• The chassis ground on the irrigation controller can be connected to the building system ground, but DO NOT connect the two-wire ground to the building system ground. This creates a loop that causes noise and damage on the two-wire.

 

The goal is LOW ground resistance

 


connectors

Bonding Connectors

All points of connection in the grounding system must have some type of bonding connector. These can be compression connectors, mechanical connectors, or exothermic weld connectors. All compression and mechanical connectors must be suitable for direct burial.

 

The weakest link in a grounding system is usually the bonding.

 

Test the bonding connectors yearly with a micro-ohm meter. The resistance reading on these connections should be less than one milliohm.

 


Soil Resistivity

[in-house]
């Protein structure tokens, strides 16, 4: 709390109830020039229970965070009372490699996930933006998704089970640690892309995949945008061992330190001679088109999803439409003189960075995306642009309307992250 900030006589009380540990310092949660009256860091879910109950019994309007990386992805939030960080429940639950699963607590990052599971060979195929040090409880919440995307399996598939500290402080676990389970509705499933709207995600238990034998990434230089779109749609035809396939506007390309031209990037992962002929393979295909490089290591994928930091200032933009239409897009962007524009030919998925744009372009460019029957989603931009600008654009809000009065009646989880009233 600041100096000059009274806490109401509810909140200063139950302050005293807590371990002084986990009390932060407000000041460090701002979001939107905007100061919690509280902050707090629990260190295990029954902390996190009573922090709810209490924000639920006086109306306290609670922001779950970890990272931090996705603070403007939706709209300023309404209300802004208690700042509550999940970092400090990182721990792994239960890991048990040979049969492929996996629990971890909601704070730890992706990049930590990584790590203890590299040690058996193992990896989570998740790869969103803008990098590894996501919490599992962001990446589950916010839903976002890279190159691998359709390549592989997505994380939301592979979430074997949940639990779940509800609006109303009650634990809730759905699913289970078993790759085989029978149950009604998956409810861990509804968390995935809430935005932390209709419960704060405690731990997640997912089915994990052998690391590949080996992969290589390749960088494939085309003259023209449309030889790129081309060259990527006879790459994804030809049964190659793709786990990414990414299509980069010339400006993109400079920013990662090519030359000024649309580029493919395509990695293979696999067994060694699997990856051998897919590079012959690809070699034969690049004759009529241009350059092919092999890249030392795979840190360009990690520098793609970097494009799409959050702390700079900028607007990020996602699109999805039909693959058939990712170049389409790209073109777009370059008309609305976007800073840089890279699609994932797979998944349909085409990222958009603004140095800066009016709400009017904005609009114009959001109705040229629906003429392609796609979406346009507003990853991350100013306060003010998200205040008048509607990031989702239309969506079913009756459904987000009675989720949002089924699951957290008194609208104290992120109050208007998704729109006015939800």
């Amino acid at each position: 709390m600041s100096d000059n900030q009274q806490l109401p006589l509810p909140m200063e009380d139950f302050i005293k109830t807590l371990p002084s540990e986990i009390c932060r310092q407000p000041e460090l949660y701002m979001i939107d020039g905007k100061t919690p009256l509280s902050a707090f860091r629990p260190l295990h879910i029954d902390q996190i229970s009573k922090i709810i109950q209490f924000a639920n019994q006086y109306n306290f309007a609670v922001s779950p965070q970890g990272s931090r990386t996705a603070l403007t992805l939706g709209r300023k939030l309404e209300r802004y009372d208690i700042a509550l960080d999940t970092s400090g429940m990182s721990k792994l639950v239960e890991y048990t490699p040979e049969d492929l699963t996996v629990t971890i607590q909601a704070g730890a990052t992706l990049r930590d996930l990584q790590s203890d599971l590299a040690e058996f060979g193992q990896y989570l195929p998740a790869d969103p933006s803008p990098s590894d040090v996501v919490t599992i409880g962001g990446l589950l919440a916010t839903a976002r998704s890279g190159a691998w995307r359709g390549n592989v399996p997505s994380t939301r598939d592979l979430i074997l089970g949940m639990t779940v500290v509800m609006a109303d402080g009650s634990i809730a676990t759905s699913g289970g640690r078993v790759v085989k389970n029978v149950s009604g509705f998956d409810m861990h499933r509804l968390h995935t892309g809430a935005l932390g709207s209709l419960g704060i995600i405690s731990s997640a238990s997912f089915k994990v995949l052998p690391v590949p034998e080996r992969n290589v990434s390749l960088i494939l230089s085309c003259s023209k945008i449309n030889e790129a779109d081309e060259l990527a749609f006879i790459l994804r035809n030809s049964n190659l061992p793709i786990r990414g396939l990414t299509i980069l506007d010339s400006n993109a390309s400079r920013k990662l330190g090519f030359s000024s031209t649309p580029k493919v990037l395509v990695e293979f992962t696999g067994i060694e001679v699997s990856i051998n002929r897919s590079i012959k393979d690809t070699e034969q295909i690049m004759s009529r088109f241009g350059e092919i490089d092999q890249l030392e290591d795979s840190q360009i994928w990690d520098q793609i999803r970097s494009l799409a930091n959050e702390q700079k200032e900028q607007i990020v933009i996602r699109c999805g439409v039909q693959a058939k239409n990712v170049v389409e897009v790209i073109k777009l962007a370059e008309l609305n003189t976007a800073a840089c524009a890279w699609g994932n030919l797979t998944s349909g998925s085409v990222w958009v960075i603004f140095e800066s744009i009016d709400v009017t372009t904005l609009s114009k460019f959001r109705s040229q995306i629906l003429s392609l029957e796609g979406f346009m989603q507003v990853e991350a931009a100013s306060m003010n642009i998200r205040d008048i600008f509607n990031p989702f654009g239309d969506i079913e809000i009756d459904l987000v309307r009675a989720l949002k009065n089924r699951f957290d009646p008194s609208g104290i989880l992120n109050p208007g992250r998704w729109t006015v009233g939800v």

Soil resistivity is a measure of how much the soil resists the flow of electricity (or inversely, a measure of the earth's ability to conduct electricity).

 

There is a direct relationship between ground resistance and soil resistivity, i.e., lower soil resistivity results in lower ground resistance.

 

Soil resistivity is the key factor that determines what the resistance of a grounding electrode system will be and to what depth the electrodes must be driven to obtain low ground resistance. The resistivity of the soil varies widely throughout the world and changes seasonally.

 

Soil resistivity is affected by the following environmental factors:

  • Moisture content
  • Electrolyte content (minerals and dissolved salts)
  • Temperature

Testing Soil Resistivity

Soil resistivity testing is not always required, but it can be a very effective and cost/labor saving tool. The test can help you determine the rod depth required in order to achieve your desired ground resistance.